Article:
By TONIA HILL
Tensions came to a head Tuesday night, as residents in communities surrounding the future Barack Obama Presidential Center (OPC) asked Ald. Leslie Hairston (5th) to back them in their quest for a community benefits agreement (CBA) for the OPC in Jackson Park.
“I would like to ask if you are planning on talking about the Obama Center,” said Doug Bishop, a Hyde Park resident, to Hairston. “Are you planning to talk about the community benefits agreement? We would very much like to ask you to reconsider your opinions on this subject.”
Hairston said the topic would not be discussed at the meeting and said the CBA was addressed in a previous ward meeting.
“You all came here specifically for a purpose to disrupt this meeting,” Hairston said. “Everybody in here did not come for that they came here for a fifth ward meeting.”
A CBA is a contract signed by community groups and a real estate developer that requires the developer to provide specific amenities and development to the local community or neighborhood.
The Obama Library South Side Community Benefits Agreement (CBA) Coalition is leading the charge for a written agreement with developers of the OPC, the Obama Foundation, the city of Chicago, the Chicago Park District and the University of Chicago, who proposed the center’s location on the South Side.
Bishop a founding member of Indivisible Chicago – South Side was joined by about 20 people, including Alex Goldenberg, executive director of Southside Together Organizing for Power (STOP), that stood with him as asked Hairston to support a CBA.
STOP is one of many local organizations that make up the coalition.
At the completion of the meeting, Hairston reiterated her position on a CBA.
“It’s more than interrupting the meeting,” Hairston said. “If you want to be taken seriously you provide what it is you’re asking. They like to interrupt, to chant. They’ve done this two months in a row.”
Hairston said she has not yet received anything in writing to specify what the coalition is requesting.
Following the coalition’s meeting last month, postcards and petitions were distributed for residents to sign and mail to their local council members. The postcard includes a short synopsis of what the coalition is requesting.
The group is asking that jobs be set aside for people in the community, affordable housing, and protection for homeowners, support for and help with the creation of black-owned businesses, and help with strengthening neighborhood schools.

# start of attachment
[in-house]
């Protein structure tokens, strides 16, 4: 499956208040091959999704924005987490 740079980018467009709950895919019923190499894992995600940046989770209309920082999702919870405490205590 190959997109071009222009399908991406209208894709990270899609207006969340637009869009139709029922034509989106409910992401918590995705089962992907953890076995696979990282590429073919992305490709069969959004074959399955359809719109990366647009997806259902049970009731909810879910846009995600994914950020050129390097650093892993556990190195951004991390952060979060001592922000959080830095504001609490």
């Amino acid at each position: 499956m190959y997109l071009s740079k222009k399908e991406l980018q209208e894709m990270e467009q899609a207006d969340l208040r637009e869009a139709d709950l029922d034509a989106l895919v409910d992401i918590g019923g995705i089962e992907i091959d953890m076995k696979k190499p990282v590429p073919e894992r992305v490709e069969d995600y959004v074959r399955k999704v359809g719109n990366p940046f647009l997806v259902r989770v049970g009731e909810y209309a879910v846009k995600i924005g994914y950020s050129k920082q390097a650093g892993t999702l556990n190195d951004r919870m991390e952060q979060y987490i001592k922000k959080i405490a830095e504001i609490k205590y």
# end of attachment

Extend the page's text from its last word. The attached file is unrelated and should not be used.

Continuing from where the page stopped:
Hairston said she has seen the postcard but said that it’s not enough.
“That gives me no detail,” Hairston said. “This [postcard] is general we’re past general. I’m meeting with the [Obama] foundation and every other group in the neighborhood.”
Also noted by Hairston is that some members of the coalition are not of the neighborhood.
“Some of them are from another ward, and the issues are different between the wards,” Hairston said. “What’s happening in the 20th Ward is a different story because I have no control over that somebody else was elected to make those decisions.”
At a public meeting, last month, former President Barack Obama indicated that the Obama Foundation would not sign a CBA.
Members of the coalition felt snubbed by his remarks.
During its Sept. 20 meeting, members of the coalition said they would present their request for an ordinance to the Chicago City Council that would, by law compel the Obama Foundation and related entities to enter into a CBA for the OPC.
The ordinance does have aldermanic support, but it is still unknown who is backing the mandate, which needs the full support of the Chicago City Council members to be enacted as law.
Organizers through a CBA are attempting to get what the Obama Foundation has promised to the community in writing.
The two conflict because the Obama Foundation believes that it can meet the needs of the community without a CBA while organizers think a CBA is necessary and will be an added protection to ensure that the foundation honors its commitment.
For example, the foundation is seeking a diversity consultant for the construction of the OPC. Also, four teams are under consideration for the role of construction manager for the OPC.
The role of the diversity consultant includes formulating, monitoring and enforcing the Construction Manager’s (CM) Diversity and Inclusion Plan that is related to diverse and local contracting, and the hiring of area residents to be apart of the OPC construction workforce.
The diversity consultant along with the construction manager will be responsible for implementing the foundation’s workforce initiatives. The candidates for the construction manager are also tasked with determining how it will recruit employees on the south and west side.
The foundation will also require that no less than 35 percent of the OPC’s subcontracts are awarded to minority and women business enterprises as well as businesses owned by veterans, people with disabilities, and individuals who identify as LGBTQ, said the foundation in a written statement.